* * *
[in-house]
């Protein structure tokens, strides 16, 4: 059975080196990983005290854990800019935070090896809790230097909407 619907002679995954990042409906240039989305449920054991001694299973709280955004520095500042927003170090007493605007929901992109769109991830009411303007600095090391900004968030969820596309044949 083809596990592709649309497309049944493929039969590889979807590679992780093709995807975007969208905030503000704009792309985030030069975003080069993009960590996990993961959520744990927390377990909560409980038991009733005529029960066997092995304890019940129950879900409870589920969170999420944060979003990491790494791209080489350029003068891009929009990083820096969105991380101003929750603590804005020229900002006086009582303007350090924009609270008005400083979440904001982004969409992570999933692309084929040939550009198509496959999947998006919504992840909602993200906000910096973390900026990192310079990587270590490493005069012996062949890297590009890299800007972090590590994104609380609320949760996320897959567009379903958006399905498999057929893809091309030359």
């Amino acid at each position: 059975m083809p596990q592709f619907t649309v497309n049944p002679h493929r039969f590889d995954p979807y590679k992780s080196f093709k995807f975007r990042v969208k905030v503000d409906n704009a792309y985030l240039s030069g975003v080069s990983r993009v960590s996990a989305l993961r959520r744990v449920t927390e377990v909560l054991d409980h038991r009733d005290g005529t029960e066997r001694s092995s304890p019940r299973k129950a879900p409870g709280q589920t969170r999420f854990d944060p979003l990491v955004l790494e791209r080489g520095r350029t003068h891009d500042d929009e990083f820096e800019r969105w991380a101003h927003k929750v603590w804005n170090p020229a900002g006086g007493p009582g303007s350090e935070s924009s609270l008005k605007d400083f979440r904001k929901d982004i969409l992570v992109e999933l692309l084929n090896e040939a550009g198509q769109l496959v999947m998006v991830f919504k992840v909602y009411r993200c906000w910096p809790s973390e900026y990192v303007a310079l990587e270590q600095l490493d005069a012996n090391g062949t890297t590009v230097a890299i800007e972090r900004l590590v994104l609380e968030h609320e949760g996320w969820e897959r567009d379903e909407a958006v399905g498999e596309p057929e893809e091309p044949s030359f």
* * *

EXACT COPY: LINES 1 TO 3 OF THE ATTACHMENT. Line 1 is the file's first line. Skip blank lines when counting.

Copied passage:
[in-house]
């Protein structure tokens, strides 16, 4: 059975080196990983005290854990800019935070090896809790230097909407 619907002679995954990042409906240039989305449920054991001694299973709280955004520095500042927003170090007493605007929901992109769109991830009411303007600095090391900004968030969820596309044949 083809596990592709649309497309049944493929039969590889979807590679992780093709995807975007969208905030503000704009792309985030030069975003080069993009960590996990993961959520744990927390377990909560409980038991009733005529029960066997092995304890019940129950879900409870589920969170999420944060979003990491790494791209080489350029003068891009929009990083820096969105991380101003929750603590804005020229900002006086009582303007350090924009609270008005400083979440904001982004969409992570999933692309084929040939550009198509496959999947998006919504992840909602993200906000910096973390900026990192310079990587270590490493005069012996062949890297590009890299800007972090590590994104609380609320949760996320897959567009379903958006399905498999057929893809091309030359």
């Amino acid at each position: 059975m083809p596990q592709f619907t649309v497309n049944p002679h493929r039969f590889d995954p979807y590679k992780s080196f093709k995807f975007r990042v969208k905030v503000d409906n704009a792309y985030l240039s030069g975003v080069s990983r993009v960590s996990a989305l993961r959520r744990v449920t927390e377990v909560l054991d409980h038991r009733d005290g005529t029960e066997r001694s092995s304890p019940r299973k129950a879900p409870g709280q589920t969170r999420f854990d944060p979003l990491v955004l790494e791209r080489g520095r350029t003068h891009d500042d929009e990083f820096e800019r969105w991380a101003h927003k929750v603590w804005n170090p020229a900002g006086g007493p009582g303007s350090e935070s924009s609270l008005k605007d400083f979440r904001k929901d982004i969409l992570v992109e999933l692309l084929n090896e040939a550009g198509q769109l496959v999947m998006v991830f919504k992840v909602y009411r993200c906000w910096p809790s973390e900026y990192v303007a310079l990587e270590q600095l490493d005069a012996n090391g062949t890297t590009v230097a890299i800007e972090r900004l590590v994104l609380e968030h609320e949760g996320w969820e897959r567009d379903e909407a958006v399905g498999e596309p057929e893809e091309p044949s030359f």